A Washington federal judge said [on Friday] she was “troubled” by the U.S. Department of Justice’s position that the courts are powerless to hear a challenge of the government’s ability to target and kill U.S. citizens abroad.
The government argued the court should dismiss a lawsuit brought by the families of American citizens killed in Yemen in 2011 by targeted missile strikes. Justice Department lawyers argued the court was barred from hearing a case that would require an assessment of sensitive military and political issues far outside its purview and ability to review.
U.S. District Judge Rosemary Collyer repeatedly expressed concern that the government’s position would essentially strip U.S. citizens abroad of their constitutional rights. Deputy Assistant Attorney General Brian Hauck argued there was a difference between having a constitutional right—which he said could be protected by the executive and legislative branches—and being able to make constitutional claims in court. Collyer countered that not being able to access the courts would deprive citizens of the ability to enforce their rights.
"I’m really troubled…that you cannot explain to me where the end of it is," Collyer said. “That, yes, they have constitutional rights but there is no remedy for those constitutional rights."
The two missile strikes at issue killed suspected terrorist Anwar Al-Aulaqi, an American citizen, along with two other Americans, Al-Aulaqi’s 16-year-old son Abdulrahman Al-Aulaqi and Samir Khan. In a complaint filed by the elder Al-Aulaqi’s father and Khan’s mother last July, they accused the federal government of violating the Americans’ Fourth and Fifth Amendments rights.
Arguing before a standing-room only gallery, Hauck said the legal principle known as the political question doctrine prevented the court from taking up the case. A federal judge, he said, didn’t have the same “apparatus” as the military and the executive and legislative branches to weigh the policy considerations that went into missile strikes. To consider a claim that the strikes were unconstitutional, Hauck said, the court would have to answer “extraordinarily sensitive questions.”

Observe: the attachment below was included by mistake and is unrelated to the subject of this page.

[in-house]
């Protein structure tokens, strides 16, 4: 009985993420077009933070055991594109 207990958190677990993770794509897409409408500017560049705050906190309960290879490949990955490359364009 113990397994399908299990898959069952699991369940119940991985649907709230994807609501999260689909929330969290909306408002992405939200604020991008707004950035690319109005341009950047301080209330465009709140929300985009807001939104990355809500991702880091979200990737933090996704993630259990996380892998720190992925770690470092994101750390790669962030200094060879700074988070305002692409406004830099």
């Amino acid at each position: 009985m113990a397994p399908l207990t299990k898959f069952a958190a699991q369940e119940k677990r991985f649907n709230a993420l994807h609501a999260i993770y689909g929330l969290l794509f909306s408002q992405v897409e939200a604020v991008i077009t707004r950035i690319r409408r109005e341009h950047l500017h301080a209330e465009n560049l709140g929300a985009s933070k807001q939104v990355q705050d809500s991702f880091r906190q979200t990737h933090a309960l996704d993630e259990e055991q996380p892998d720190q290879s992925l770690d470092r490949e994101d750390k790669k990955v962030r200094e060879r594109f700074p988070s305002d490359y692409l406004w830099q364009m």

When Hauck said that the “constitutional structure” enabled the executive and legislative branches to protect citizens’ rights, Collyer pointed out that the structure included three branches of government.
"The problem is, how far does your argument take you?" Collyer said, adding that she found it “a little disconcerting" that the government was arguing that there could be no court review of a decision by the executive and Congress to target American citizens abroad.
Pardiss Kebriaei of the Center for Constitutional Rights, arguing for the plaintiffs, said the question of the whether the government violated the Americans’ Fourth and Fifth Amendment rights could be answered by the court, pointing to a legal opinion published by the Justice Department spelling out the standards for deciding whether an attack was constitutional.
Collyer asked Kebriaei to explain how the court would evaluate some of the sensitive security questions at issue, such as whether an imminent threat justified the strikes. Kebriaei replied that that the court had taken up habeas petitions by detainees at Guantanamo Bay, which required the court to delve into national security issues.
The judge asked Hina Shamsi of the American Civil Liberties Union Foundation, also arguing for the plaintiffs, how the case could be brought under a 1971 Supreme Court ruling known as Bivens, which gave individuals the right to sue a federal official for alleged constitutional violations. The government argued that Bivens didn’t apply because it would create a new category of cases that could be brought and raise separation-of-powers concerns.
Shamsi said it was a “quintessential Bivens case” because the plaintiffs had no other remedy. Unlike other terrorism cases cited by the government in which the courts found Bivens didn’t apply, the current case didn’t involve military operations during an immediate conflict and didn’t raise questions of the plaintiffs’ citizenship.
Collyer did not rule from the bench and didn’t say when she expected to issue a decision.